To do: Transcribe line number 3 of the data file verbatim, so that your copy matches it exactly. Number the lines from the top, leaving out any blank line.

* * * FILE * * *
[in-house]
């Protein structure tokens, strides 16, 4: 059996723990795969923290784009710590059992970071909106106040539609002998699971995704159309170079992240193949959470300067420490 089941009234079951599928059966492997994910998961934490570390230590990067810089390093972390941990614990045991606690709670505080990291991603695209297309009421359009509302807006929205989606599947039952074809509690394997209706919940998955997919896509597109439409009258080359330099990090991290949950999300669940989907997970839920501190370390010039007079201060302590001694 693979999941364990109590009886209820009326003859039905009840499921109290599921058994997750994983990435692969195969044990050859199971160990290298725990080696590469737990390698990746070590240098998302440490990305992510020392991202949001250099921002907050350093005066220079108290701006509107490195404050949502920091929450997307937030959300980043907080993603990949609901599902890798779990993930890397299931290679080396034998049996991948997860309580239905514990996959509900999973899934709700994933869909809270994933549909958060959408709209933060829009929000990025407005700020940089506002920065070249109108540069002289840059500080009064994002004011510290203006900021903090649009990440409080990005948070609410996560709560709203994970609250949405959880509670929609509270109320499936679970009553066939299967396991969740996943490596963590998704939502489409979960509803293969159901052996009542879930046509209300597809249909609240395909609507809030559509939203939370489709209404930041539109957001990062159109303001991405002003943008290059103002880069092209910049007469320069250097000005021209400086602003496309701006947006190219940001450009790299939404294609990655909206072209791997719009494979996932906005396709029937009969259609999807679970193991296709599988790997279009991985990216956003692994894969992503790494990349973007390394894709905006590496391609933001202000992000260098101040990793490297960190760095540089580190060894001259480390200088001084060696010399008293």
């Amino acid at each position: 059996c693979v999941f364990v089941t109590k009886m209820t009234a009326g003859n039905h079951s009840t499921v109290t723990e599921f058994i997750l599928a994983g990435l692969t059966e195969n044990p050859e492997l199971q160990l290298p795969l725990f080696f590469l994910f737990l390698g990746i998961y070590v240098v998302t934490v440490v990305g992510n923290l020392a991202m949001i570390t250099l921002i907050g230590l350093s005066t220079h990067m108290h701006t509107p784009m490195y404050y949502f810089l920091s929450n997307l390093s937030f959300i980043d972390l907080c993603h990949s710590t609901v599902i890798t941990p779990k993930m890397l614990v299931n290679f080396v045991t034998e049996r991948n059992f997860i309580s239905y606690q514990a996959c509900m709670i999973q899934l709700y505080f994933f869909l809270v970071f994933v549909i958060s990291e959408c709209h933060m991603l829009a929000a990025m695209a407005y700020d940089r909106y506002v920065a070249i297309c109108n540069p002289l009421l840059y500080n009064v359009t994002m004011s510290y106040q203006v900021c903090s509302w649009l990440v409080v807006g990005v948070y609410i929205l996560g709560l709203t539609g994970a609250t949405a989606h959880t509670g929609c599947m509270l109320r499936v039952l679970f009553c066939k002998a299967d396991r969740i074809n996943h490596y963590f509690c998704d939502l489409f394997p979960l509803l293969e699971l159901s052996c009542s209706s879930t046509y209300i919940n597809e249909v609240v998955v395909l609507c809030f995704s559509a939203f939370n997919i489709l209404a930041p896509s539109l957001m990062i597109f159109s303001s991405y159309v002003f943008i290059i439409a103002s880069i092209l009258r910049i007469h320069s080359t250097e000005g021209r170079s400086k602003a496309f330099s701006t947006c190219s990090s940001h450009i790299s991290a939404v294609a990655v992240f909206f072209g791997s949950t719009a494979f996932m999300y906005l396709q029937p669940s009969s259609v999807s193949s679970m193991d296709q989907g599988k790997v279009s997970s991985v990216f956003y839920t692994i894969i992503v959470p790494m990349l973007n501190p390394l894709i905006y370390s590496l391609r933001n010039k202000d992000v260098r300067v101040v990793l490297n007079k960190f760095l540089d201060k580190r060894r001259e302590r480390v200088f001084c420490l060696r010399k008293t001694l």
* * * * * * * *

């Amino acid at each position: 059996c693979v999941f364990v089941t109590k009886m209820t009234a009326g003859n039905h079951s009840t499921v109290t723990e599921f058994i997750l599928a994983g990435l692969t059966e195969n044990p050859e492997l199971q160990l290298p795969l725990f080696f590469l994910f737990l390698g990746i998961y070590v240098v998302t934490v440490v990305g992510n923290l020392a991202m949001i570390t250099l921002i907050g230590l350093s005066t220079h990067m108290h701006t509107p784009m490195y404050y949502f810089l920091s929450n997307l390093s937030f959300i980043d972390l907080c993603h990949s710590t609901v599902i890798t941990p779990k993930m890397l614990v299931n290679f080396v045991t034998e049996r991948n059992f997860i309580s239905y606690q514990a996959c509900m709670i999973q899934l709700y505080f994933f869909l809270v970071f994933v549909i958060s990291e959408c709209h933060m991603l829009a929000a990025m695209a407005y700020d940089r909106y506002v920065a070249i297309c109108n540069p002289l009421l840059y500080n009064v359009t994002m004011s510290y106040q203006v900021c903090s509302w649009l990440v409080v807006g990005v948070y609410i929205l996560g709560l709203t539609g994970a609250t949405a989606h959880t509670g929609c599947m509270l109320r499936v039952l679970f009553c066939k002998a299967d396991r969740i074809n996943h490596y963590f509690c998704d939502l489409f394997p979960l509803l293969e699971l159901s052996c009542s209706s879930t046509y209300i919940n597809e249909v609240v998955v395909l609507c809030f995704s559509a939203f939370n997919i489709l209404a930041p896509s539109l957001m990062i597109f159109s303001s991405y159309v002003f943008i290059i439409a103002s880069i092209l009258r910049i007469h320069s080359t250097e000005g021209r170079s400086k602003a496309f330099s701006t947006c190219s990090s940001h450009i790299s991290a939404v294609a990655v992240f909206f072209g791997s949950t719009a494979f996932m999300y906005l396709q029937p669940s009969s259609v999807s193949s679970m193991d296709q989907g599988k790997v279009s997970s991985v990216f956003y839920t692994i894969i992503v959470p790494m990349l973007n501190p390394l894709i905006y370390s590496l391609r933001n010039k202000d992000v260098r300067v101040v990793l490297n007079k960190f760095l540089d201060k580190r060894r001259e302590r480390v200088f001084c420490l060696r010399k008293t001694l």